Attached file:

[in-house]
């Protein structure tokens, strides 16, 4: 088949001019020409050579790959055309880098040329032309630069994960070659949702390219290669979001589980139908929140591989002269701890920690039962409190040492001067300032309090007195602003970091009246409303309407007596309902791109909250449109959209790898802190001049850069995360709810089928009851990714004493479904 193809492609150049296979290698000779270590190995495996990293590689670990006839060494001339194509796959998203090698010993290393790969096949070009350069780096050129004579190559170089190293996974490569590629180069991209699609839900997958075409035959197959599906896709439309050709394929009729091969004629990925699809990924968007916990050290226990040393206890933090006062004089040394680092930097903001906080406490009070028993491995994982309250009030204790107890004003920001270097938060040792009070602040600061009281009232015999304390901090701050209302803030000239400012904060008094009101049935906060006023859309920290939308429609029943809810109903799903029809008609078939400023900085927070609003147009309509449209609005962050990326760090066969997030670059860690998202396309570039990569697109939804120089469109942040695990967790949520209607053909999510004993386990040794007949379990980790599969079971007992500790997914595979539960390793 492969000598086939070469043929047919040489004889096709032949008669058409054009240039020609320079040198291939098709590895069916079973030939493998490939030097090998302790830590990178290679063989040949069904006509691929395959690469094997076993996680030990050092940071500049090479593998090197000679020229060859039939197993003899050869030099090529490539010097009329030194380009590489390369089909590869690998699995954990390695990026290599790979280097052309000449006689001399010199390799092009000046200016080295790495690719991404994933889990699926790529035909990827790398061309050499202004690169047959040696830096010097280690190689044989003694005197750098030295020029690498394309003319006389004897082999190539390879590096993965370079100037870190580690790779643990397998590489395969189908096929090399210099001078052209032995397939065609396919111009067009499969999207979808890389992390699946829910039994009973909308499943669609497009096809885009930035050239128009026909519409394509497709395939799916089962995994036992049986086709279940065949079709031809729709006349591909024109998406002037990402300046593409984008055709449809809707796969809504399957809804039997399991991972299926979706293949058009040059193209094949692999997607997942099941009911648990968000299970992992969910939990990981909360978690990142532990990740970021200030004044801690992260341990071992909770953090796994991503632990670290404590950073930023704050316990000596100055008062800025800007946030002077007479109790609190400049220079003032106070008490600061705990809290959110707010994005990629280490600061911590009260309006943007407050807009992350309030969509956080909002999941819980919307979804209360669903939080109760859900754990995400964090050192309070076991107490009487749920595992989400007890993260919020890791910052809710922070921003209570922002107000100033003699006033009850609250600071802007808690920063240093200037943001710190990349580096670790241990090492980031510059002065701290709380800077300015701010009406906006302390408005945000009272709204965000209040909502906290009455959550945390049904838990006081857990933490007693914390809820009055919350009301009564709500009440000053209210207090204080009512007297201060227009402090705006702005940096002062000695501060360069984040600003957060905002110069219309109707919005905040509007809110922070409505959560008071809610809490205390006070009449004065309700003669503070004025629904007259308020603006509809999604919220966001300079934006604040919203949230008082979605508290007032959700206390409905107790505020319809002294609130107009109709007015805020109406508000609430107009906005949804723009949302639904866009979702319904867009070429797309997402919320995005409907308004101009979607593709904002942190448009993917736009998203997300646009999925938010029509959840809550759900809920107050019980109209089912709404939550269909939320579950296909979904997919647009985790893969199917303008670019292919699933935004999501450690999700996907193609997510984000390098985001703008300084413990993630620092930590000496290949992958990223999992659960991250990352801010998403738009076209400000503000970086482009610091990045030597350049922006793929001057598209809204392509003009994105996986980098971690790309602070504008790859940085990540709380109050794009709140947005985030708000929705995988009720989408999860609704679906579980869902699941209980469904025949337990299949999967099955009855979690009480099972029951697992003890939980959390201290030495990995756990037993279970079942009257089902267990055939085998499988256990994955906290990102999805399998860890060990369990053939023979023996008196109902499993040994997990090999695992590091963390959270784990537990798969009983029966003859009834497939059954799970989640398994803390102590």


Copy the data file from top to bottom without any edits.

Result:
[in-house]
């Protein structure tokens, strides 16, 4: 088949001019020409050579790959055309880098040329032309630069994960070659949702390219290669979001589980139908929140591989002269701890920690039962409190040492001067300032309090007195602003970091009246409303309407007596309902791109909250449109959209790898802190001049850069995360709810089928009851990714004493479904 193809492609150049296979290698000779270590190995495996990293590689670990006839060494001339194509796959998203090698010993290393790969096949070009350069780096050129004579190559170089190293996974490569590629180069991209699609839900997958075409035959197959599906896709439309050709394929009729091969004629990925699809990924968007916990050290226990040393206890933090006062004089040394680092930097903001906080406490009070028993491995994982309250009030204790107890004003920001270097938060040792009070602040600061009281009232015999304390901090701050209302803030000239400012904060008094009101049935906060006023859309920290939308429609029943809810109903799903029809008609078939400023900085927070609003147009309509449209609005962050990326760090066969997030670059860690998202396309570039990569697109939804120089469109942040695990967790949520209607053909999510004993386990040794007949379990980790599969079971007992500790997914595979539960390793 492969000598086939070469043929047919040489004889096709032949008669058409054009240039020609320079040198291939098709590895069916079973030939493998490939030097090998302790830590990178290679063989040949069904006509691929395959690469094997076993996680030990050092940071500049090479593998090197000679020229060859039939197993003899050869030099090529490539010097009329030194380009590489390369089909590869690998699995954990390695990026290599790979280097052309000449006689001399010199390799092009000046200016080295790495690719991404994933889990699926790529035909990827790398061309050499202004690169047959040696830096010097280690190689044989003694005197750098030295020029690498394309003319006389004897082999190539390879590096993965370079100037870190580690790779643990397998590489395969189908096929090399210099001078052209032995397939065609396919111009067009499969999207979808890389992390699946829910039994009973909308499943669609497009096809885009930035050239128009026909519409394509497709395939799916089962995994036992049986086709279940065949079709031809729709006349591909024109998406002037990402300046593409984008055709449809809707796969809504399957809804039997399991991972299926979706293949058009040059193209094949692999997607997942099941009911648990968000299970992992969910939990990981909360978690990142532990990740970021200030004044801690992260341990071992909770953090796994991503632990670290404590950073930023704050316990000596100055008062800025800007946030002077007479109790609190400049220079003032106070008490600061705990809290959110707010994005990629280490600061911590009260309006943007407050807009992350309030969509956080909002999941819980919307979804209360669903939080109760859900754990995400964090050192309070076991107490009487749920595992989400007890993260919020890791910052809710922070921003209570922002107000100033003699006033009850609250600071802007808690920063240093200037943001710190990349580096670790241990090492980031510059002065701290709380800077300015701010009406906006302390408005945000009272709204965000209040909502906290009455959550945390049904838990006081857990933490007693914390809820009055919350009301009564709500009440000053209210207090204080009512007297201060227009402090705006702005940096002062000695501060360069984040600003957060905002110069219309109707919005905040509007809110922070409505959560008071809610809490205390006070009449004065309700003669503070004025629904007259308020603006509809999604919220966001300079934006604040919203949230008082979605508290007032959700206390409905107790505020319809002294609130107009109709007015805020109406508000609430107009906005949804723009949302639904866009979702319904867009070429797309997402919320995005409907308004101009979607593709904002942190448009993917736009998203997300646009999925938010029509959840809550759900809920107050019980109209089912709404939550269909939320579950296909979904997919647009985790893969199917303008670019292919699933935004999501450690999700996907193609997510984000390098985001703008300084413990993630620092930590000496290949992958990223999992659960991250990352801010998403738009076209400000503000970086482009610091990045030597350049922006793929001057598209809204392509003009994105996986980098971690790309602070504008790859940085990540709380109050794009709140947005985030708000929705995988009720989408999860609704679906579980869902699941209980469904025949337990299949999967099955009855979690009480099972029951697992003890939980959390201290030495990995756990037993279970079942009257089902267990055939085998499988256990994955906290990102999805399998860890060990369990053939023979023996008196109902499993040994997990090999695992590091963390959270784990537990798969009983029966003859009834497939059954799970989640398994803390102590």